Amid consistently gloomy new-vehicle sales figures for 2016, a small yet startling statistic seems to be bucking the trend. Over the first six months of the year, Standard Bank Fleet Management has recorded a 5% increase in new customers who prefer to lease their vehicles instead of buying them, compared to the same period last year, which has equated to a 20% increase in deals/units.

Up to now, South Africans have been notoriously attached to the idea of owning their vehicles, says Dr David Molapo, Head of Standard Bank Fleet Management. This is contrary to the practice in much of the developed countries, where the economic arguments in favour of vehicle leasing hold sway for the majority of motorists.

Dr Molapo says it is difficult to gauge whether the remarkable increase in leasing contracts heralds a quickening of the adoption of leasing by the South African motoring public at large, but it is an encouraging sign. “It is most likely that leasing will eventually become dominant in South Africa because it makes economic sense. The question is how fast will it happen,” says Dr Molapo.

Many factors influence the speed at which South Africans are adopting leasing, including the availability of leasing options, how well they are marketed, as well as the strength of the cultural preference for ownership. It is likely that the move towards leasing would happen faster among South Africa’s larger corporate fleets, which are generally more plugged into international best practice, compared to smaller fleets and ordinary consumers.

One possible driver in favour of leasing is economic trouble of the sort currently being experienced. GDP growth is stagnant, business confidence seems to be low, and new vehicle prices continue to increase even as sales numbers decrease. The average passenger vehicle price for the first half of 2015 was R300 000. During the same period this year, it was R360 000.

Under such conditions, it is not surprising that fleet managers would take a serious look at alternatives to the traditional ownership model, says Dr Molapo. Firstly, leasing requires no upfront deposit, preserving valuable cash-flow for the business. Secondly, a full-maintenance leasing contract bundles all the costs of owning a vehicle in one, predictable monthly payment, providing much-needed stability in uncertain times.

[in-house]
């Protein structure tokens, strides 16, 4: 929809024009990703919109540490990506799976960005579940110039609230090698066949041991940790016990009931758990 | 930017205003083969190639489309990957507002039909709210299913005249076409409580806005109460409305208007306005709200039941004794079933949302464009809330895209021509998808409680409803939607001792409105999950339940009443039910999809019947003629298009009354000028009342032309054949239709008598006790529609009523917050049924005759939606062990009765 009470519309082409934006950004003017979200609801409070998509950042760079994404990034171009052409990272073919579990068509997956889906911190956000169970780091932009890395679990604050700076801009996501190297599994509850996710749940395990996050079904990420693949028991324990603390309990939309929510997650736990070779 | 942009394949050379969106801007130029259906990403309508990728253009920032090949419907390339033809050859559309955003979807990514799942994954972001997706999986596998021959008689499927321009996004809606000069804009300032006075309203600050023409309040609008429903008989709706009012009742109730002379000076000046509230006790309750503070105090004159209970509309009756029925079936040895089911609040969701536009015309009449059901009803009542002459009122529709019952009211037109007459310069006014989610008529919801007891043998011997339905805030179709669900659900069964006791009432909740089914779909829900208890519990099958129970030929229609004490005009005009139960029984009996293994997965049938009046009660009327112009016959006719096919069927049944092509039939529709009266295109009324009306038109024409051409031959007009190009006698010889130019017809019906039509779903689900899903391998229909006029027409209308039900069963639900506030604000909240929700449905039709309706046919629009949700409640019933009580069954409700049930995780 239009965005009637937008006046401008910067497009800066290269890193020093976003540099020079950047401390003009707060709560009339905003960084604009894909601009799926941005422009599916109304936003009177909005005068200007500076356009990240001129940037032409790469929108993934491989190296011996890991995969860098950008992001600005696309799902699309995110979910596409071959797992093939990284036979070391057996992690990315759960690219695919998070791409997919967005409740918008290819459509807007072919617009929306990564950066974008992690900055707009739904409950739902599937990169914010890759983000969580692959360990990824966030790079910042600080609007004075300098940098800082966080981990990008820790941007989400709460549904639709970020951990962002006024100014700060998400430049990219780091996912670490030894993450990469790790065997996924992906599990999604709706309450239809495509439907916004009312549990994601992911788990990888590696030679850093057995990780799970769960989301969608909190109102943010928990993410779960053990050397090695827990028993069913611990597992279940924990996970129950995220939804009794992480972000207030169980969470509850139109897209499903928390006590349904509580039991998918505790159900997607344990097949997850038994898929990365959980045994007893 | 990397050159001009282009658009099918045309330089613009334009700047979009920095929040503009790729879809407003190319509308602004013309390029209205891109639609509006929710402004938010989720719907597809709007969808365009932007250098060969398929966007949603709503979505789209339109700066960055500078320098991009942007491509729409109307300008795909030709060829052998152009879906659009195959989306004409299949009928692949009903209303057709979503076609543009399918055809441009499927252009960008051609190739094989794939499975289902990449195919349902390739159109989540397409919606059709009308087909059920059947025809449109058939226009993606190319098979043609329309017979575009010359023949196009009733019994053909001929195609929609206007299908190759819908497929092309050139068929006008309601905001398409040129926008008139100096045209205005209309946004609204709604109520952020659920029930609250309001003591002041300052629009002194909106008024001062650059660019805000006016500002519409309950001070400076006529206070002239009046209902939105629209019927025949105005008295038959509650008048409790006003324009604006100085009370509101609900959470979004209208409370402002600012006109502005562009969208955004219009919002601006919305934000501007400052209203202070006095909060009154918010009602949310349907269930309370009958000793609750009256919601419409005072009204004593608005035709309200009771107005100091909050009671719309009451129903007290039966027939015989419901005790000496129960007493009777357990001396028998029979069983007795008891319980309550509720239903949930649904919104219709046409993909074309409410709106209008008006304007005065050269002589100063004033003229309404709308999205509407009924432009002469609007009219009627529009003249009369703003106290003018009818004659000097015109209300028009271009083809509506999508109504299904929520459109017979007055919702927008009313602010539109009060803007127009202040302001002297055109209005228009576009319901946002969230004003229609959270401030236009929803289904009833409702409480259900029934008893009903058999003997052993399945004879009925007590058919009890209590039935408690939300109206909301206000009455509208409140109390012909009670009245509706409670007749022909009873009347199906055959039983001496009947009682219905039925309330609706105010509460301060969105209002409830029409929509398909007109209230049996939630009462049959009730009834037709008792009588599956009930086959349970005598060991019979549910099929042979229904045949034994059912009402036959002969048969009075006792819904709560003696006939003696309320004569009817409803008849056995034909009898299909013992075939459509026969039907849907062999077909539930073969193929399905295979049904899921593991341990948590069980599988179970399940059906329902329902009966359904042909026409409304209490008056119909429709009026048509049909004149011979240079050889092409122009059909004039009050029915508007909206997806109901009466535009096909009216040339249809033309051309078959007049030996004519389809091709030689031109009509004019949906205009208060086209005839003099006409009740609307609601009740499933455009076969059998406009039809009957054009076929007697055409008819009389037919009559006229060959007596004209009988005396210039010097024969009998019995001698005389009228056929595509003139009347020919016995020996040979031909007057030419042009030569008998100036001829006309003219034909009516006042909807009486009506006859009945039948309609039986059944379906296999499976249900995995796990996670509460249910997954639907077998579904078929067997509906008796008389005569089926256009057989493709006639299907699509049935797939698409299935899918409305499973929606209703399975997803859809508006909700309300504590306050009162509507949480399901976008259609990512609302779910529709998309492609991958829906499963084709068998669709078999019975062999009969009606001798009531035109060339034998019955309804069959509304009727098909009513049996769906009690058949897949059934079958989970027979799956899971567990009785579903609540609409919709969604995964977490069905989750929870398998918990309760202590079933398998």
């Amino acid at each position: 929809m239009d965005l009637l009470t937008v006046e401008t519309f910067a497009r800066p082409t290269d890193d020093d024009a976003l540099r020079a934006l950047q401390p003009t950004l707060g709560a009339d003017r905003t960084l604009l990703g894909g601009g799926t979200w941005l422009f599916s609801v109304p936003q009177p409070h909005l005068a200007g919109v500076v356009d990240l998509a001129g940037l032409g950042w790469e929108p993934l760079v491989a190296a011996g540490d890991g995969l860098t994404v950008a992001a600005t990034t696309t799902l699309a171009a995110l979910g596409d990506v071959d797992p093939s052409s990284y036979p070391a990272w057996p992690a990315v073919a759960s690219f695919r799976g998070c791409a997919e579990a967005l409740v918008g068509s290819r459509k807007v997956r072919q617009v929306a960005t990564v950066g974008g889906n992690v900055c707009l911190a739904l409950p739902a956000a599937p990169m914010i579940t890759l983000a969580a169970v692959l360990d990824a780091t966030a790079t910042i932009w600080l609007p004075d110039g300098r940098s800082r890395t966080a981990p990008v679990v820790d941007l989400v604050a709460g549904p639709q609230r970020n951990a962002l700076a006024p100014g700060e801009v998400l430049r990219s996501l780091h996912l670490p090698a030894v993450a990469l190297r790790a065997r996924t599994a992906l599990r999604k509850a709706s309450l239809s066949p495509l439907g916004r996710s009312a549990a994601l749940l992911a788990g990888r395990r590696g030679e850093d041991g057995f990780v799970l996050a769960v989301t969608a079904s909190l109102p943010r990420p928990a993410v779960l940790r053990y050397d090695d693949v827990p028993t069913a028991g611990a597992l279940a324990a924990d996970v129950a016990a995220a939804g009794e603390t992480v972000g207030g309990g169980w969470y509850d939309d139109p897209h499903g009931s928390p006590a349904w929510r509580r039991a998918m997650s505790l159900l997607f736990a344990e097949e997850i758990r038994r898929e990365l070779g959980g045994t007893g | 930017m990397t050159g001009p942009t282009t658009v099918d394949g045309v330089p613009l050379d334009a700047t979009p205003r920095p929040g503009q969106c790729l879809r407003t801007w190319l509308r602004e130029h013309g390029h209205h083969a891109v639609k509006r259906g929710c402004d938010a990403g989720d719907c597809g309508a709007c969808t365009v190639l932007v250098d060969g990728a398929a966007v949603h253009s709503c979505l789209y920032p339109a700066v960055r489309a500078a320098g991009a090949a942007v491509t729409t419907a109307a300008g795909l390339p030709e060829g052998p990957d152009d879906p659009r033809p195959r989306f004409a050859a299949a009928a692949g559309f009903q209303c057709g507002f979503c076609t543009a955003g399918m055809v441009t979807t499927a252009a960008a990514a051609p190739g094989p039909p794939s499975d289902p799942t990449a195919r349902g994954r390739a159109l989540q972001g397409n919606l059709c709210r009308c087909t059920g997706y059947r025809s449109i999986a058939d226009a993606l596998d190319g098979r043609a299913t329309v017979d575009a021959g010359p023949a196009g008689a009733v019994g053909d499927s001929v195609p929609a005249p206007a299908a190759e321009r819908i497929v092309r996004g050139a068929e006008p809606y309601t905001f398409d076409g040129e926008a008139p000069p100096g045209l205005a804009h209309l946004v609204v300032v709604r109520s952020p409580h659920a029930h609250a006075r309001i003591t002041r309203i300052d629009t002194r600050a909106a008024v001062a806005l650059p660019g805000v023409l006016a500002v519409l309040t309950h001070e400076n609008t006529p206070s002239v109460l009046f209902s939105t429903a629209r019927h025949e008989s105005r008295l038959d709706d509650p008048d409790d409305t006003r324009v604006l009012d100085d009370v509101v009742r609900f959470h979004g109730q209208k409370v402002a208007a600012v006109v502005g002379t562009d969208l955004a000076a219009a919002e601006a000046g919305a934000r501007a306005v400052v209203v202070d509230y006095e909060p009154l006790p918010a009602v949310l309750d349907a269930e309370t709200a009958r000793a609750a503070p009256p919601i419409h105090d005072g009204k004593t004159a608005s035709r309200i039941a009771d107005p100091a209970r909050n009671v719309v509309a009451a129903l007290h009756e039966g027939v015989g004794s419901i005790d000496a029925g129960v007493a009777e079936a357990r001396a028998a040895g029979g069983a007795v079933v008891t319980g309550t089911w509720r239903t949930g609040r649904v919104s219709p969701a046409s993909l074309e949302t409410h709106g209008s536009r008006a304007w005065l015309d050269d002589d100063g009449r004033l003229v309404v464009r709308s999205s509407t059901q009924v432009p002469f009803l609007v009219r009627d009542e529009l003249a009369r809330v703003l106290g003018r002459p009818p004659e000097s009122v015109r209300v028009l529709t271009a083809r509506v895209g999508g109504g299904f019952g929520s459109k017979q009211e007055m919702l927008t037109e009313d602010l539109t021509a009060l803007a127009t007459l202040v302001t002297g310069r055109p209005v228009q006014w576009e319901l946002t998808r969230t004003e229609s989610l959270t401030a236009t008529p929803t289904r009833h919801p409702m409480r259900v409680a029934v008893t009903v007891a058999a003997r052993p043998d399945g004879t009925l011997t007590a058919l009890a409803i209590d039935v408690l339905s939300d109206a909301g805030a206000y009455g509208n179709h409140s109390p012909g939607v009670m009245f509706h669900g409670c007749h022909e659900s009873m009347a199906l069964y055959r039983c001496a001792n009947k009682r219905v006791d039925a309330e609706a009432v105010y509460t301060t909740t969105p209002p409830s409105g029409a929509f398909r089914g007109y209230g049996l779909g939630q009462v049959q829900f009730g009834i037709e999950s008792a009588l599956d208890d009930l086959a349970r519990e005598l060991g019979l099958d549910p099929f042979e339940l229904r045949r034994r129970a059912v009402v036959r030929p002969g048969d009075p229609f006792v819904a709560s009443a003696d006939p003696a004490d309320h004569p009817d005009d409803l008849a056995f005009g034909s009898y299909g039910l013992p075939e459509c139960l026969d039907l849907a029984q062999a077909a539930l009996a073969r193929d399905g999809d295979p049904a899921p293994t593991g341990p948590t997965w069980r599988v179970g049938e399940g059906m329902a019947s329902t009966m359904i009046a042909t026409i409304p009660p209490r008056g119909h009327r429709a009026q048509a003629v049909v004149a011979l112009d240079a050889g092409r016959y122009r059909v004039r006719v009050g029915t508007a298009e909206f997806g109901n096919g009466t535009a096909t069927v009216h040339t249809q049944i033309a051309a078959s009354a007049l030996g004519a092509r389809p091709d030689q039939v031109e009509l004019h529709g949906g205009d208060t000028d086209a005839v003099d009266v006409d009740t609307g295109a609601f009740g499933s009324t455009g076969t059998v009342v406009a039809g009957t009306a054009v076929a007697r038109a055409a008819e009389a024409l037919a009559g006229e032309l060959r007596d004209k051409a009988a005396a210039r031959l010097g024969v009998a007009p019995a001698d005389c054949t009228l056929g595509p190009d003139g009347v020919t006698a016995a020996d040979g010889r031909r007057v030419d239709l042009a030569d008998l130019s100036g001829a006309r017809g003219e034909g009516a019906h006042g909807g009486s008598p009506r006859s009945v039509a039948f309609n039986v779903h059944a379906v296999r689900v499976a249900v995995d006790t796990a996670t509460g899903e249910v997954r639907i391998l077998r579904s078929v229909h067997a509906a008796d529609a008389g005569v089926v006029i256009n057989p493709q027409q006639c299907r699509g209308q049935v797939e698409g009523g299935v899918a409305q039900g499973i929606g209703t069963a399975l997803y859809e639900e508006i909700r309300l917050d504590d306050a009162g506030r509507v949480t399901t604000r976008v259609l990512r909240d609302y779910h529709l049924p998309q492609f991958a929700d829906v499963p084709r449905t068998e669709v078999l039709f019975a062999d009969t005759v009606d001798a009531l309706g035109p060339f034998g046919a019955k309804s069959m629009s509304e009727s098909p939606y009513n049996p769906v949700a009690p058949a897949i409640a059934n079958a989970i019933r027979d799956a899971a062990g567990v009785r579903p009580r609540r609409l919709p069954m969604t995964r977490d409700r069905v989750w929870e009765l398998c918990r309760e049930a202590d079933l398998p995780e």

Much of the resistance to leasing probably stems from the fact that the bundled monthly payment is higher than a monthly instalment on a traditional vehicle loan, mainly  because all the costs are included and smoothed over the period of the use of the vehicle, says Dr Molapo. But tough economic times are likely to focus the minds of fleet managers on the real costs of vehicle ownership and boost the acceptability of leasing as an alternative.

Another overlooked advantage of leasing is that the risk of a weak market for second-hand vehicles falls on the financier when the time comes to replace a vehicle, while fleets that own their vehicles carry the risk that their trade-ins may fetch weak prices, making replacements more expensive.

As for the ability to “sweat the assets” – holding on to vehicles beyond their normal replacement dates in order to postpone expenditure – leasing provides similar flexibility as ownership. The extension of leases, for example from 36 months to 60 months, is routinely done, especially in a tough economic climate.

Standard Bank Fleet Management has seen a substantial increase in the extension of leases as fleet managers “sweat their assets” and the current low levels of new-vehicle sales can be ascribed to the same impulse.